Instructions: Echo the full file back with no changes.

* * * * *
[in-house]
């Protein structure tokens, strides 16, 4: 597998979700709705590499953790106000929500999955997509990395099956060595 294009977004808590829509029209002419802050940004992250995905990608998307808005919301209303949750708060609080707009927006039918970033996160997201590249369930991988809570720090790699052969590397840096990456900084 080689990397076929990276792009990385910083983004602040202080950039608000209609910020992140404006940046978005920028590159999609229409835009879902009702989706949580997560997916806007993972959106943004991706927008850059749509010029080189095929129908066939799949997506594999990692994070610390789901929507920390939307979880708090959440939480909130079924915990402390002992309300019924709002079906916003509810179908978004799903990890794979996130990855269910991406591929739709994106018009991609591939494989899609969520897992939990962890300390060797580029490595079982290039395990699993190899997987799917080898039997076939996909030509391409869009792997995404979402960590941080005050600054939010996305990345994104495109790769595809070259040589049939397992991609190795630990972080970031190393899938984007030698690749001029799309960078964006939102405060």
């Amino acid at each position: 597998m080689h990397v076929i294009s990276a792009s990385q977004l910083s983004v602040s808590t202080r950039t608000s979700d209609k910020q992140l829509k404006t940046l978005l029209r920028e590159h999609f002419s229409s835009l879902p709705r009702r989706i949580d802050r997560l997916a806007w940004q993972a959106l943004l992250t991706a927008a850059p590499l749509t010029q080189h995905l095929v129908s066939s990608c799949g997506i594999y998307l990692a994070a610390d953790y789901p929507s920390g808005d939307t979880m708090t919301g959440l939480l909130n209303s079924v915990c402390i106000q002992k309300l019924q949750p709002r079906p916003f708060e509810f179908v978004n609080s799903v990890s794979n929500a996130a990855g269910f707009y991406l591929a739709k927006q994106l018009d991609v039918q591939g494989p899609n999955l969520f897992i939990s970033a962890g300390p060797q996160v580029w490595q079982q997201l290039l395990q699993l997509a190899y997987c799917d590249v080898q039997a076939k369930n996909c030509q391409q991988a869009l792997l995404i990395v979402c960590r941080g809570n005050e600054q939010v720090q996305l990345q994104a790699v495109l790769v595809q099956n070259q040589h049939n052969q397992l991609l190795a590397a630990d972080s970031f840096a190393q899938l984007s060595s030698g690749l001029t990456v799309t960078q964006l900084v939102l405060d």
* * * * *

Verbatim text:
[in-house]
């Protein structure tokens, strides 16, 4: 597998979700709705590499953790106000929500999955997509990395099956060595 294009977004808590829509029209002419802050940004992250995905990608998307808005919301209303949750708060609080707009927006039918970033996160997201590249369930991988809570720090790699052969590397840096990456900084 080689990397076929990276792009990385910083983004602040202080950039608000209609910020992140404006940046978005920028590159999609229409835009879902009702989706949580997560997916806007993972959106943004991706927008850059749509010029080189095929129908066939799949997506594999990692994070610390789901929507920390939307979880708090959440939480909130079924915990402390002992309300019924709002079906916003509810179908978004799903990890794979996130990855269910991406591929739709994106018009991609591939494989899609969520897992939990962890300390060797580029490595079982290039395990699993190899997987799917080898039997076939996909030509391409869009792997995404979402960590941080005050600054939010996305990345994104495109790769595809070259040589049939397992991609190795630990972080970031190393899938984007030698690749001029799309960078964006939102405060």
């Amino acid at each position: 597998m080689h990397v076929i294009s990276a792009s990385q977004l910083s983004v602040s808590t202080r950039t608000s979700d209609k910020q992140l829509k404006t940046l978005l029209r920028e590159h999609f002419s229409s835009l879902p709705r009702r989706i949580d802050r997560l997916a806007w940004q993972a959106l943004l992250t991706a927008a850059p590499l749509t010029q080189h995905l095929v129908s066939s990608c799949g997506i594999y998307l990692a994070a610390d953790y789901p929507s920390g808005d939307t979880m708090t919301g959440l939480l909130n209303s079924v915990c402390i106000q002992k309300l019924q949750p709002r079906p916003f708060e509810f179908v978004n609080s799903v990890s794979n929500a996130a990855g269910f707009y991406l591929a739709k927006q994106l018009d991609v039918q591939g494989p899609n999955l969520f897992i939990s970033a962890g300390p060797q996160v580029w490595q079982q997201l290039l395990q699993l997509a190899y997987c799917d590249v080898q039997a076939k369930n996909c030509q391409q991988a869009l792997l995404i990395v979402c960590r941080g809570n005050e600054q939010v720090q996305l990345q994104a790699v495109l790769v595809q099956n070259q040589h049939n052969q397992l991609l190795a590397a630990d972080s970031f840096a190393q899938l984007s060595s030698g690749l001029t990456v799309t960078q964006l900084v939102l405060d």